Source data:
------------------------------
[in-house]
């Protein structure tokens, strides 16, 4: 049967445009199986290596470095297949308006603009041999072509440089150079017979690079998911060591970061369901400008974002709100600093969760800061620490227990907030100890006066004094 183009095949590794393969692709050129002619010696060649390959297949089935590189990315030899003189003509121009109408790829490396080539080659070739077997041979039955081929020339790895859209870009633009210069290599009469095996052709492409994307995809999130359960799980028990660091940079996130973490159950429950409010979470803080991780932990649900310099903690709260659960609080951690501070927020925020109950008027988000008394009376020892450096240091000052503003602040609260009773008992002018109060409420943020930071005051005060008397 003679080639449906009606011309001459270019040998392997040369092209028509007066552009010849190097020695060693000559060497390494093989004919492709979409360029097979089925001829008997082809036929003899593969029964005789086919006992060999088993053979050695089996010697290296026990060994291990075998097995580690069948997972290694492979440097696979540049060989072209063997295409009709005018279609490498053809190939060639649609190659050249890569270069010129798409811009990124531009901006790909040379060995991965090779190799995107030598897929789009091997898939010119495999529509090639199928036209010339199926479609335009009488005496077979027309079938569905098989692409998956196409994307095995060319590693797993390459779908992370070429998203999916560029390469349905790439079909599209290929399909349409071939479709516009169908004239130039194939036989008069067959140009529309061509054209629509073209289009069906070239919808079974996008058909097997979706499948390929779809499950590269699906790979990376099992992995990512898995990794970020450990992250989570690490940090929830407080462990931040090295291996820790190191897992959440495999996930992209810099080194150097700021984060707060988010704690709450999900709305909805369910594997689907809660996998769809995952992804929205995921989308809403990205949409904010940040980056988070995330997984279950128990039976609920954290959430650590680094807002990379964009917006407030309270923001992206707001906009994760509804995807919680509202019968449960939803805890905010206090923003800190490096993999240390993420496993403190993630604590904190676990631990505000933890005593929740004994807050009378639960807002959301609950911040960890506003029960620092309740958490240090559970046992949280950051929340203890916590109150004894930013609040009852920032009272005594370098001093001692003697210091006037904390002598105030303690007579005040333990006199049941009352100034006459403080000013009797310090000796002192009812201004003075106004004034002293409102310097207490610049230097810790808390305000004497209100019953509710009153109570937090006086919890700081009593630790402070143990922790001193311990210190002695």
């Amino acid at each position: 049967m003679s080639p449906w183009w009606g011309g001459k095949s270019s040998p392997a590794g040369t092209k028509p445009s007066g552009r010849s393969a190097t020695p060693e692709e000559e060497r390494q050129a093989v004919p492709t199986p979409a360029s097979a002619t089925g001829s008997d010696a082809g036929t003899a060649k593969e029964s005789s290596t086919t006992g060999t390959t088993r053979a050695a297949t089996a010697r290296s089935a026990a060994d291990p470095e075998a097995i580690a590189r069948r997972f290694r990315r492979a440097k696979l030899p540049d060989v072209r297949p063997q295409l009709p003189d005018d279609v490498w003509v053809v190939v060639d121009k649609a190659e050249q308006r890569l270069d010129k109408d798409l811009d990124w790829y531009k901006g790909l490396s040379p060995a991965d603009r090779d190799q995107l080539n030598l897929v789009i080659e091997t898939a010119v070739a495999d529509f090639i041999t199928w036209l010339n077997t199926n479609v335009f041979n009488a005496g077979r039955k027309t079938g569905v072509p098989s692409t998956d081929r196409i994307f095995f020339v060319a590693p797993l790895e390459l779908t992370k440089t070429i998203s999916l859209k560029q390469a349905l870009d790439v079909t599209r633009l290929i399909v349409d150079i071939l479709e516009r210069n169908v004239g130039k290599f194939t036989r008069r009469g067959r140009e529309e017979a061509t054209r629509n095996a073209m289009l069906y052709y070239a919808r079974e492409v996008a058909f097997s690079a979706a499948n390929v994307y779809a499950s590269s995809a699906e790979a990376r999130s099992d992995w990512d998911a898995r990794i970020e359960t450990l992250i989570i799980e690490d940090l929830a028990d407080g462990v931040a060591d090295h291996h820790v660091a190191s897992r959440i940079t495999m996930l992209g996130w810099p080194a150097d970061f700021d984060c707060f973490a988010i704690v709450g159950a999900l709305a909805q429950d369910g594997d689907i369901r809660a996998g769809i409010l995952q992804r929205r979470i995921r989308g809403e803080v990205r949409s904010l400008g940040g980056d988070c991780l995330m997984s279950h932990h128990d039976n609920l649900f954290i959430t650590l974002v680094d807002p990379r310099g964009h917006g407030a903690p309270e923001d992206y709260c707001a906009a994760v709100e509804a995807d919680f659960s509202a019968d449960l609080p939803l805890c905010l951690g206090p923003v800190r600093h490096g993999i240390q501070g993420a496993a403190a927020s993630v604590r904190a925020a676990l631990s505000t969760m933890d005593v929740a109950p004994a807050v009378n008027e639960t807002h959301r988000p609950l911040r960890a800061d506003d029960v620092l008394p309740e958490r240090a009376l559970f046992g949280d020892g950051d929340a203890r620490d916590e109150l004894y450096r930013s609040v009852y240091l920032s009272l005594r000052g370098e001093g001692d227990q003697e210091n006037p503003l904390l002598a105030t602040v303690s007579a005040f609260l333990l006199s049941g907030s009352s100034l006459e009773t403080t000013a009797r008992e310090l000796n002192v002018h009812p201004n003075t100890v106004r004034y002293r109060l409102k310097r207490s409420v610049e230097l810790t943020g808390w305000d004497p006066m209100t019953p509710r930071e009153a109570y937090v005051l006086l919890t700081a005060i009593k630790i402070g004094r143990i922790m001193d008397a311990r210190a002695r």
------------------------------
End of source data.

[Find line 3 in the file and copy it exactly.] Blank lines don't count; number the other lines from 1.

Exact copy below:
């Amino acid at each position: 049967m003679s080639p449906w183009w009606g011309g001459k095949s270019s040998p392997a590794g040369t092209k028509p445009s007066g552009r010849s393969a190097t020695p060693e692709e000559e060497r390494q050129a093989v004919p492709t199986p979409a360029s097979a002619t089925g001829s008997d010696a082809g036929t003899a060649k593969e029964s005789s290596t086919t006992g060999t390959t088993r053979a050695a297949t089996a010697r290296s089935a026990a060994d291990p470095e075998a097995i580690a590189r069948r997972f290694r990315r492979a440097k696979l030899p540049d060989v072209r297949p063997q295409l009709p003189d005018d279609v490498w003509v053809v190939v060639d121009k649609a190659e050249q308006r890569l270069d010129k109408d798409l811009d990124w790829y531009k901006g790909l490396s040379p060995a991965d603009r090779d190799q995107l080539n030598l897929v789009i080659e091997t898939a010119v070739a495999d529509f090639i041999t199928w036209l010339n077997t199926n479609v335009f041979n009488a005496g077979r039955k027309t079938g569905v072509p098989s692409t998956d081929r196409i994307f095995f020339v060319a590693p797993l790895e390459l779908t992370k440089t070429i998203s999916l859209k560029q390469a349905l870009d790439v079909t599209r633009l290929i399909v349409d150079i071939l479709e516009r210069n169908v004239g130039k290599f194939t036989r008069r009469g067959r140009e529309e017979a061509t054209r629509n095996a073209m289009l069906y052709y070239a919808r079974e492409v996008a058909f097997s690079a979706a499948n390929v994307y779809a499950s590269s995809a699906e790979a990376r999130s099992d992995w990512d998911a898995r990794i970020e359960t450990l992250i989570i799980e690490d940090l929830a028990d407080g462990v931040a060591d090295h291996h820790v660091a190191s897992r959440i940079t495999m996930l992209g996130w810099p080194a150097d970061f700021d984060c707060f973490a988010i704690v709450g159950a999900l709305a909805q429950d369910g594997d689907i369901r809660a996998g769809i409010l995952q992804r929205r979470i995921r989308g809403e803080v990205r949409s904010l400008g940040g980056d988070c991780l995330m997984s279950h932990h128990d039976n609920l649900f954290i959430t650590l974002v680094d807002p990379r310099g964009h917006g407030a903690p309270e923001d992206y709260c707001a906009a994760v709100e509804a995807d919680f659960s509202a019968d449960l609080p939803l805890c905010l951690g206090p923003v800190r600093h490096g993999i240390q501070g993420a496993a403190a927020s993630v604590r904190a925020a676990l631990s505000t969760m933890d005593v929740a109950p004994a807050v009378n008027e639960t807002h959301r988000p609950l911040r960890a800061d506003d029960v620092l008394p309740e958490r240090a009376l559970f046992g949280d020892g950051d929340a203890r620490d916590e109150l004894y450096r930013s609040v009852y240091l920032s009272l005594r000052g370098e001093g001692d227990q003697e210091n006037p503003l904390l002598a105030t602040v303690s007579a005040f609260l333990l006199s049941g907030s009352s100034l006459e009773t403080t000013a009797r008992e310090l000796n002192v002018h009812p201004n003075t100890v106004r004034y002293r109060l409102k310097r207490s409420v610049e230097l810790t943020g808390w305000d004497p006066m209100t019953p509710r930071e009153a109570y937090v005051l006086l919890t700081a005060i009593k630790i402070g004094r143990i922790m001193d008397a311990r210190a002695r």